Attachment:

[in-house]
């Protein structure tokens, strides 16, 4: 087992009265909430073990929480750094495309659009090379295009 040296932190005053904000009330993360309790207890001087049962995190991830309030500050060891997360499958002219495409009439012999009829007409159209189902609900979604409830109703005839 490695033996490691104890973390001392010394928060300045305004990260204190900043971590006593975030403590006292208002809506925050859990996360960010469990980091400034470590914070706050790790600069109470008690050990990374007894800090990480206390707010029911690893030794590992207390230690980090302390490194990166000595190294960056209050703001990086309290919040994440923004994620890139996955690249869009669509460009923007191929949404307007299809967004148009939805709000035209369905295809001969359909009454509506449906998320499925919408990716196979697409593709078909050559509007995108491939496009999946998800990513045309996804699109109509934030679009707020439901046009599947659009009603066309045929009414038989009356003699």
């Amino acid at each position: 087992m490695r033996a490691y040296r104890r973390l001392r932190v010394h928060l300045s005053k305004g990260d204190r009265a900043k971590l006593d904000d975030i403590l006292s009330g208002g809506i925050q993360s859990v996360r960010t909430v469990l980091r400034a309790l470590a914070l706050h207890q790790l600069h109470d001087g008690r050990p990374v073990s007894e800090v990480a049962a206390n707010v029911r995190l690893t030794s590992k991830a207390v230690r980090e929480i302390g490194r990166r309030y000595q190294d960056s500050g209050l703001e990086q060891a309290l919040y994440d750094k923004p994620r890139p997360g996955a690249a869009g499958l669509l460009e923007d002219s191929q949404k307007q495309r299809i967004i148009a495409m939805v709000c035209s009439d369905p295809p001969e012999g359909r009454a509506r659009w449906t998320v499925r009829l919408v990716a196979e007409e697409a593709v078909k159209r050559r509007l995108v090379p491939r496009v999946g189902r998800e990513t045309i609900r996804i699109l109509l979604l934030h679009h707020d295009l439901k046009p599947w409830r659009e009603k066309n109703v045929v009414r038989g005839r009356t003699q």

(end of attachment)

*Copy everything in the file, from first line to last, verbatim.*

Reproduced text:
[in-house]
């Protein structure tokens, strides 16, 4: 087992009265909430073990929480750094495309659009090379295009 040296932190005053904000009330993360309790207890001087049962995190991830309030500050060891997360499958002219495409009439012999009829007409159209189902609900979604409830109703005839 490695033996490691104890973390001392010394928060300045305004990260204190900043971590006593975030403590006292208002809506925050859990996360960010469990980091400034470590914070706050790790600069109470008690050990990374007894800090990480206390707010029911690893030794590992207390230690980090302390490194990166000595190294960056209050703001990086309290919040994440923004994620890139996955690249869009669509460009923007191929949404307007299809967004148009939805709000035209369905295809001969359909009454509506449906998320499925919408990716196979697409593709078909050559509007995108491939496009999946998800990513045309996804699109109509934030679009707020439901046009599947659009009603066309045929009414038989009356003699």
């Amino acid at each position: 087992m490695r033996a490691y040296r104890r973390l001392r932190v010394h928060l300045s005053k305004g990260d204190r009265a900043k971590l006593d904000d975030i403590l006292s009330g208002g809506i925050q993360s859990v996360r960010t909430v469990l980091r400034a309790l470590a914070l706050h207890q790790l600069h109470d001087g008690r050990p990374v073990s007894e800090v990480a049962a206390n707010v029911r995190l690893t030794s590992k991830a207390v230690r980090e929480i302390g490194r990166r309030y000595q190294d960056s500050g209050l703001e990086q060891a309290l919040y994440d750094k923004p994620r890139p997360g996955a690249a869009g499958l669509l460009e923007d002219s191929q949404k307007q495309r299809i967004i148009a495409m939805v709000c035209s009439d369905p295809p001969e012999g359909r009454a509506r659009w449906t998320v499925r009829l919408v990716a196979e007409e697409a593709v078909k159209r050559r509007l995108v090379p491939r496009v999946g189902r998800e990513t045309i609900r996804i699109l109509l979604l934030h679009h707020d295009l439901k046009p599947w409830r659009e009603k066309n109703v045929v009414r038989g005839r009356t003699q």